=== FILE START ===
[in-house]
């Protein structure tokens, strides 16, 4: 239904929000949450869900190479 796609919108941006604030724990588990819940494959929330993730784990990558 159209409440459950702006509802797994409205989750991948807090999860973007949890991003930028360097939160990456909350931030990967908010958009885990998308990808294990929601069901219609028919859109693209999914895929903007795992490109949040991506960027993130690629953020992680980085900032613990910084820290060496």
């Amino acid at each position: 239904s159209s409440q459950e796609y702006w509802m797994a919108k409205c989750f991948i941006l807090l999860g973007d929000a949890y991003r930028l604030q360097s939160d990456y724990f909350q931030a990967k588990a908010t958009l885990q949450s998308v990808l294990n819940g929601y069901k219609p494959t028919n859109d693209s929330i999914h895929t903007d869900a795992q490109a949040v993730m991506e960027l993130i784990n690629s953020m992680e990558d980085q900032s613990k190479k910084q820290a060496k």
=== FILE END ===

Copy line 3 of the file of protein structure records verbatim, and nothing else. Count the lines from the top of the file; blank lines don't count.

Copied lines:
């Amino acid at each position: 239904s159209s409440q459950e796609y702006w509802m797994a919108k409205c989750f991948i941006l807090l999860g973007d929000a949890y991003r930028l604030q360097s939160d990456y724990f909350q931030a990967k588990a908010t958009l885990q949450s998308v990808l294990n819940g929601y069901k219609p494959t028919n859109d693209s929330i999914h895929t903007d869900a795992q490109a949040v993730m991506e960027l993130i784990n690629s953020m992680e990558d980085q900032s613990k190479k910084q820290a060496k």